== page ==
Texas Institute for Pre-clinical Studies Groundbreaking
Thank you, Dr. Murano, for that introduction. It is clear that you have not skipped a beat in adjusting to your role as president. Dr. Fossum, congratulations to you as you begin this next step in your leadership of this worthwhile effort. There are too many members of the Texas A&M family here to recognize you all by name, but it is always a pleasure for me to be here with you as you continue to invest in the future of our state.
We are here today to mark yet another milestone in this university's advancement of knowledge with a purpose. As a graduate of this university, I can assure you that Texas A&M has never been one of those ivory tower institutions full of academic navel-gazers debating how many philosophers can dance on the head of a pin. Instead, this place has always been about knowledge with a practical application, researching and teaching ways to improve the processes and technology that underlie our economy.
People leave this school ready to make a contribution to society. Occasionally one might even end up as governor. That emphasis on practical learning is being demonstrated again today as construction begins on the Texas Institute for Pre-clinical Studies. When this place gets rolling, I have every expectation that it will be an engine for economic growth in this area and across the state, making Texas even more competitive in the global marketplace.
Now you might say, "Why work so hard? Texas is already the nation's economic leader." Well, I would agree with your statement: our economy is strong right now. We have added more than one million net new jobs over the past four years. We continue to be the nation's top exporting state. And we are consistently celebrated by publications like Forbes and Chief Executive Magazine as the best state for doing business.
But I would take issue with your question. The reason we work so hard is that we didn't attain our current economic strength by accident. We got here by setting aside outdated notions of the government's role in economic development. We got here by cutting away the chains of taxation and the tangle of red tape that so often choke the life out of innovation.
This facility is an example of our bias for looking forward, constantly asking the question "what is next and best for Texas?" Back in 2001, we asked that question and were pleased when the legislature authorized $800 million in spending for science, engineering, research, and commercialization activities. A year later, we founded the Council on Science and Biotechnology Development which recommended a new direction for our state in this rapidly growing sector of the global economy.
A key part of that new direction took shape three years later with the launch of the Texas Emerging Technology Fund, which fuels efforts to move university research from the lab to the marketplace. To date, the fund has allocated nearly $109 million to Texas companies and universities, leading to 17 biotech start-up companies, and recruiting a number of high-caliber biotechnology researchers to Texas universities.
Dr. Fossum, congratulations on convincing one of those high-caliber biotechnology experts to join your team here. You're on a good track when your first hire is Dr. Duncan Maitland, a world-renowned researcher and developer of advanced therapeutic devices. For those of you who don't read things like the American Journal of Neuro-Radiology - like I do - Dr. Maitland is basically a rock star in the biotechnology world. In fact, he's here with us today.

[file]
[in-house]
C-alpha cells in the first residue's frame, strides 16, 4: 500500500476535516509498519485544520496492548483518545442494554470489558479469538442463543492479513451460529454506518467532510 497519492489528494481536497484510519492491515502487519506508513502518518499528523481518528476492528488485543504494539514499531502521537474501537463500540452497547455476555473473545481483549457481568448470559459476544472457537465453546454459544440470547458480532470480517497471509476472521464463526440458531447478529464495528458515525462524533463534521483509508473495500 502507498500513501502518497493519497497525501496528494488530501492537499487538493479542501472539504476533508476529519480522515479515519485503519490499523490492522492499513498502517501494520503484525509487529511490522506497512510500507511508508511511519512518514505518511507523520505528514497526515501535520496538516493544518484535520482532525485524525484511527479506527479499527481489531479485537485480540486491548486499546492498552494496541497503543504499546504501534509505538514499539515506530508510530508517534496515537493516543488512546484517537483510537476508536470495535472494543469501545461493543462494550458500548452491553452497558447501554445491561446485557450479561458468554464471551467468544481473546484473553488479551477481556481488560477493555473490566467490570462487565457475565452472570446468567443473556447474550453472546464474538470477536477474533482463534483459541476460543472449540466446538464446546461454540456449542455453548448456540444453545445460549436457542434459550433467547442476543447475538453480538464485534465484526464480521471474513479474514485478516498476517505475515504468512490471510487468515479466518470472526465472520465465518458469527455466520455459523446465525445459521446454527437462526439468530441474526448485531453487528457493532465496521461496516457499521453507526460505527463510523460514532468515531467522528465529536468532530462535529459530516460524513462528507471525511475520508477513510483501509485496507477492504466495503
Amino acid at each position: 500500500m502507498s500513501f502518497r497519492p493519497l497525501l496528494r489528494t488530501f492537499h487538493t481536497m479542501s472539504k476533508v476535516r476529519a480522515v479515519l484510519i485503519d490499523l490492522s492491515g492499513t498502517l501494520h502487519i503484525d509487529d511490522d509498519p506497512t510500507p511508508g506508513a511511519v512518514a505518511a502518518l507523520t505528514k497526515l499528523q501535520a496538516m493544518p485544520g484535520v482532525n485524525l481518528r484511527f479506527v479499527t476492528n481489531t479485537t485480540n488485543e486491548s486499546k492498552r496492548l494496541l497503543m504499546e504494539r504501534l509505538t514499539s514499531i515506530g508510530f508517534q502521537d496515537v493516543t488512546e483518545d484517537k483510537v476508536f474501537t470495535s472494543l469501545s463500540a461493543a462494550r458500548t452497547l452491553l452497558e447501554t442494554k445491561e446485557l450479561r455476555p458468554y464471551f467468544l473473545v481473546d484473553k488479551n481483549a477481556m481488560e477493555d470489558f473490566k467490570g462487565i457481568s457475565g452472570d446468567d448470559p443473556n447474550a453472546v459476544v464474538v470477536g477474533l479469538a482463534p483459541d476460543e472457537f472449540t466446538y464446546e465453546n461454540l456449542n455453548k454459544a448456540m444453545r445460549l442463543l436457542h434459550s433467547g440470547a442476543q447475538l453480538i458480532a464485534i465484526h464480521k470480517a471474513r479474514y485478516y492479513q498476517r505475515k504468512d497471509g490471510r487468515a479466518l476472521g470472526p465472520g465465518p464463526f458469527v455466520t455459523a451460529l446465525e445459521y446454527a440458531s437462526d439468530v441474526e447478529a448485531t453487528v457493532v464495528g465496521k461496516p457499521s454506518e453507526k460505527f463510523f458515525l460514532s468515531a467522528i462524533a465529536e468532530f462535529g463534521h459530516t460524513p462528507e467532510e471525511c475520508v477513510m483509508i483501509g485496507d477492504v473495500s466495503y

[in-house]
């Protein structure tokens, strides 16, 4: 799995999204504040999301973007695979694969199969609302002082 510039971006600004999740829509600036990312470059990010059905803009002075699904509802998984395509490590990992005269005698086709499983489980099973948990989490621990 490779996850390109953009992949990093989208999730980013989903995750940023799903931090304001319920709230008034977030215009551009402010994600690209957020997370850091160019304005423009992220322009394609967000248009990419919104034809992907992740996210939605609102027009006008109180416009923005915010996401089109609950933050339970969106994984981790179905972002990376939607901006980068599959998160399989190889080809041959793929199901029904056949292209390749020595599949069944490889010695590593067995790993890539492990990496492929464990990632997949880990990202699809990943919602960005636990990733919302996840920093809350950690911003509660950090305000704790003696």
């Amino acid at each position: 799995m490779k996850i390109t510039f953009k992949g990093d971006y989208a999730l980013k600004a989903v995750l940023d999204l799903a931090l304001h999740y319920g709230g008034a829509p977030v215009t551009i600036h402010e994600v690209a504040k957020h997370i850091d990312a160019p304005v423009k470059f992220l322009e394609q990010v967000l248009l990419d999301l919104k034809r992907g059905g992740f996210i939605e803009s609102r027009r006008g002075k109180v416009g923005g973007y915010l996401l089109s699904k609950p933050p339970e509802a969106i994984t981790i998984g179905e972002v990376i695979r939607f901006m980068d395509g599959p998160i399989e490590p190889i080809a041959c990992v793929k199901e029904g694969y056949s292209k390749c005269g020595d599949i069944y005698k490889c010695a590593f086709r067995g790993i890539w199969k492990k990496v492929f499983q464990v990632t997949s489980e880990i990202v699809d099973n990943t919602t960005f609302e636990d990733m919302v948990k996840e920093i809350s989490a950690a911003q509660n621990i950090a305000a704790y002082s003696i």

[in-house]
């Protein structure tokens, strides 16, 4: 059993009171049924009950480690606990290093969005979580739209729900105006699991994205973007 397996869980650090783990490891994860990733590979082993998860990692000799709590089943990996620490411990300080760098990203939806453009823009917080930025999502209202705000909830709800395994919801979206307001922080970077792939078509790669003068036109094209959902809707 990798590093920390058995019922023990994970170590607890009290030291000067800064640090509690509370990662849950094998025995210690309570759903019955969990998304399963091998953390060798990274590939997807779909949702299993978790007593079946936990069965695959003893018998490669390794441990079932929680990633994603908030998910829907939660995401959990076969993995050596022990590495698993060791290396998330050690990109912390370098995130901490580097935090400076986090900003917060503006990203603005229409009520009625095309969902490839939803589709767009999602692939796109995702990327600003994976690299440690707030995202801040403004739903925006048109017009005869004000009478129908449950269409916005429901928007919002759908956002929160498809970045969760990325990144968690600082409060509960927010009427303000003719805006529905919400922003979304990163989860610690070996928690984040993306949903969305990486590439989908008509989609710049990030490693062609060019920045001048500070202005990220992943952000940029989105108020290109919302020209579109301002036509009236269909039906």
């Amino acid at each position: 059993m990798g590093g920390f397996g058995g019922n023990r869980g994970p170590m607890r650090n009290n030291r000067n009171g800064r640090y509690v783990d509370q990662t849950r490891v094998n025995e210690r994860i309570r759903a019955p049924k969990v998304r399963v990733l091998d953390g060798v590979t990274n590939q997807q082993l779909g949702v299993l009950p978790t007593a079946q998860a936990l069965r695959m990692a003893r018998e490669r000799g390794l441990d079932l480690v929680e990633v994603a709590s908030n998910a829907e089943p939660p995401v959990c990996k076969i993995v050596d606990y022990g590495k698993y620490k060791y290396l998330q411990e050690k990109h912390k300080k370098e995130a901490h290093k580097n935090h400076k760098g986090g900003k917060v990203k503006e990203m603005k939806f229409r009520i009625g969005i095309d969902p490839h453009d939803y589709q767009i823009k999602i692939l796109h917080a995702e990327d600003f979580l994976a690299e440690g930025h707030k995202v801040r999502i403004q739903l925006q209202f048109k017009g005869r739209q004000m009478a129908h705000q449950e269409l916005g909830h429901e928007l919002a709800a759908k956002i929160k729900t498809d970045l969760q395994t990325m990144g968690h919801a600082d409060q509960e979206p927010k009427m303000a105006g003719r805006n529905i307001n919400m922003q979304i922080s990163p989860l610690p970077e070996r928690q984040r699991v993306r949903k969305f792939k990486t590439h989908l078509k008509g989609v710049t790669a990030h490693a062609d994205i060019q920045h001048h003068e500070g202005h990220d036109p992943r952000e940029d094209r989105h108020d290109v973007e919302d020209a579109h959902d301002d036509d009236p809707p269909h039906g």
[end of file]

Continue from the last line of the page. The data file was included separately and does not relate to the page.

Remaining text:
Bringing him here will not only catapult this facility to the forefront of research in brain aneurysms, but also send out ripples into the biotech community, letting them know that Texas means business. Like you, I believe his presence will draw other researchers to our state. And I believe this facility will draw other biotech companies to this area.
Personally, I consider College Station a little piece of heaven and would gladly move here to shorten my trips to ballgames. But companies look for a little more when they think about sinking serious dollars into a relocation or expansion. Even the most visionary companies don't like to be alone. Research indicates that this unique facility has the potential to draw other ventures that could create more than 10,000 jobs in the Bryan-College Station area and more than 100,000 across our state. The growing presence of legitimate biotechnology efforts in our state are creating a critical mass that will only grow faster.
Our new Competitiveness Council exists for that very reason, to accelerate that growth. The Council is focusing on improving the mesh between what is taught in our schools and what is needed in the workplace, improving our energy strategy to ensure resources are available and affordable, and grooming our regulatory climate for the best mix of safety and economic stimulus.
With the Texas Institute for Genomic Research here in town the National Trauma Institute in San Antonio, we're seeing a growing array of biotechnology efforts in our state. That momentum is leading us to the point where brilliant ideas will go from insight, to design, to testing, to production; all within the borders of our state. With that will come more investment, more jobs, and, ultimately, more innovations that improve human life. I call that a big impact in a very worthwhile effort.
So I thank all of you for your commitment to this initiative, I congratulate you on the completion of this latest step, and I challenge you to go farther, faster as we continue our efforts to make our state more competitive in the global marketplace.
May God bless you and may He continue to bless the great State of Texas.
Governor's Initiatives »